Call him Mr. Yonge Street.
Well, right now, call him Mr. Cautious: “Feel this floor right here,” says Gary Switzer of MOD Developments as he probes a section of warped, decaying floor with the toe of his shoe, “that feels like you could go right through.”
Illuminated by a sliver of sunlight pushing past dirty double-hung windows, Mr. Switzer stands proudly (and somewhat precariously) on the third floor of his company's newest purchase, Darling & Pearson's 1905 Bank of Commerce at 197-199 Yonge St.
In a few months, the bird-pooped but beautiful Beaux-Arts building – abandoned since 1987 – will become the sales office for the striking Massey Tower condominium. Once the proposed 60-storey tower is complete, a concierge will greet residents on the first floor of the bank, the second floor might house soundproof rehearsal rooms, and the ceiling between the third and fourth floors may come down to join the two, since the gloomy fourth is lit only by skylights.
But about that “Mr. Yonge Street” thing. While it may be too early to crown Mr. Switzer – Sam Sniderman, the current title holder, has only been in retirement for a little over a decade, after all – in three short years MOD is making an impact on the city’s most storied thoroughfare. Up the street at Yonge and St. Joseph, the company’s first project, FIVE, is under way with partner Graywood Developments. There, a row of heritage storefronts and a warehouse built by Rawlinson Cartage is being saved, put to good use as the retail component of a residential complex, and, not surprisingly, winning awards.
The Yonge and Queen site, while also a massive exercise in heritage restoration, is completely different; Mr. Switzer compares the insertion of a tall tower into the cramped space behind the bank to “micro-surgery.” Boxed in by the other heritage bank’s long rear end (an unoccupied E.J. Lennox building), the loading docks of the old Heintzman Piano building (HomeSense) and Elgin/Winter Garden theatres to the south, and Massey Hall to the north-east, this is no exaggeration: “This is going to cost an absolute fortune,” he laughs. “This is a lot more complicated than saving a façade or five Victorian stores; this is on the level of the Summerhill train station.”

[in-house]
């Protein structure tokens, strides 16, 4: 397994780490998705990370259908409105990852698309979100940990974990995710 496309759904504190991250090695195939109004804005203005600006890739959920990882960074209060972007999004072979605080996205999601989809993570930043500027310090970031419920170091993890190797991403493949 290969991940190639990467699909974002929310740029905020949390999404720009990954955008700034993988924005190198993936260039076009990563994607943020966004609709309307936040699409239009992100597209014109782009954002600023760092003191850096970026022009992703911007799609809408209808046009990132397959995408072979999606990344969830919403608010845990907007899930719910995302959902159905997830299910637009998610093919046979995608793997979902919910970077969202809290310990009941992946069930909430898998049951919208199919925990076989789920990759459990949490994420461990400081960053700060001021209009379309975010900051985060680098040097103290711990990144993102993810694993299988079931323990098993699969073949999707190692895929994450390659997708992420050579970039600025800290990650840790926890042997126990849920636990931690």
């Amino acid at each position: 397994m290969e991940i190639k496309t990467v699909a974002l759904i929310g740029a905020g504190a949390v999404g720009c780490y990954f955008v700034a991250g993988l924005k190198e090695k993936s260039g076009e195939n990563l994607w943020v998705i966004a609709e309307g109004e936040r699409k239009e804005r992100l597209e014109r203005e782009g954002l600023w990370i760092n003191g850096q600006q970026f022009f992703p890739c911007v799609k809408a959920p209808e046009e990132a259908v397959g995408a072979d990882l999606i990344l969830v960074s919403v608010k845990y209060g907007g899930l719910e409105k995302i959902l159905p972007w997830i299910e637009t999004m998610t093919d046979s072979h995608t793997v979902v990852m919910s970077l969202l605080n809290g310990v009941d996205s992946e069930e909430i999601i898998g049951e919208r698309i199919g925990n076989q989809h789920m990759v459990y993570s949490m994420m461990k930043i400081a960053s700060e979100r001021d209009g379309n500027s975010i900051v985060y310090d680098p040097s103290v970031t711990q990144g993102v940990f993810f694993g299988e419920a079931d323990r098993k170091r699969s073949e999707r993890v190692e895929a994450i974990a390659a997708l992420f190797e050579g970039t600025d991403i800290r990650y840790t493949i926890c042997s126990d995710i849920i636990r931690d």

Luckily, the features identified by the city as retention-worthy make sense to Mr. Switzer, who switches easily between his developer’s hardhat and the graduation cap he received from the University of Toronto’s school of architecture. Besides the ruins of a once-proud fireplace and a few partition walls, there isn’t much to consider on the third floor. Descending to the second, we find there isn’t much left in these old offices either – a neat 1950s mint-green sink a long-ago dentist washed up in, a few bare-bulbed wall sconces, and “creepy in a Blair Witch kind of way” peeling walls covered with graffiti – so it’s down one more flight to the first floor.
This is more like it! From floor to ceiling, there is much to savour. First, there’s the staircase that deposited us here: pink marble treads and risers are flanked by a sculpted metal baluster and carved wooden handrail. In the foyer under a small domed ceiling is a gorgeous mosaic tile floor medallion underneath multiple layers of brittle vinyl tile that Mr. Switzer chipped away one weekend until the old glue resisted: “I couldn’t stop,” he laughs. Behind that, there are the big original front doors and the massive Ionic columns outside. “To walk into a building through these columns, that’s what really makes this whole thing so amazing,” he says.
To the right of the foyer over a cluster of small offices, an ornate plaster ceiling sporting a recessed ellipse framed by egg-and-dart moulding and rhythmic modillions awaits repair (ERA Architects are on the case); the showstopper, however, is a rounded wooden pediment supported by two wooden Ionic columns that anchors a span of dentil moulding running the width of the building. Somehow, it has remained pristine.
Beyond the carved wood, however, there is nothing worth saving. At some point in time, the high-ceilinged, one-storey room was completely gutted, leaving only a tiny vintage water fountain and a locked safe.
This is good, since Mr. Switzer can have a clear conscience when this is razed for the Hariri Pontarini-designed condo tower. Had he purchased the bank next door (which wasn’t for sale anyway) he never could have done this, since its interior was fully restored by the city in 1992.
What will keep him up at nights, however, is the responsibility associated with this much heritage: “It’s a bit daunting, you know,” he says quietly. Brushing some dust off his coat, he reassures himself with the memory that, even at the tender age of 16 in 1970, he watched with disgust as the 1895 Temple Building came down. Our collective lack of enthusiasm for the city’s built heritage has bugged him ever since.
“What does it say about our city to have a building like this empty right on the main street?”
If this project is as successful as FIVE – and there’s every reason to suggest it will be – perhaps Mr. Switzer will turn yet another neglected piece of Yonge’s past into our future…and, along the way, earn the right to call himself Mr. Yonge Street.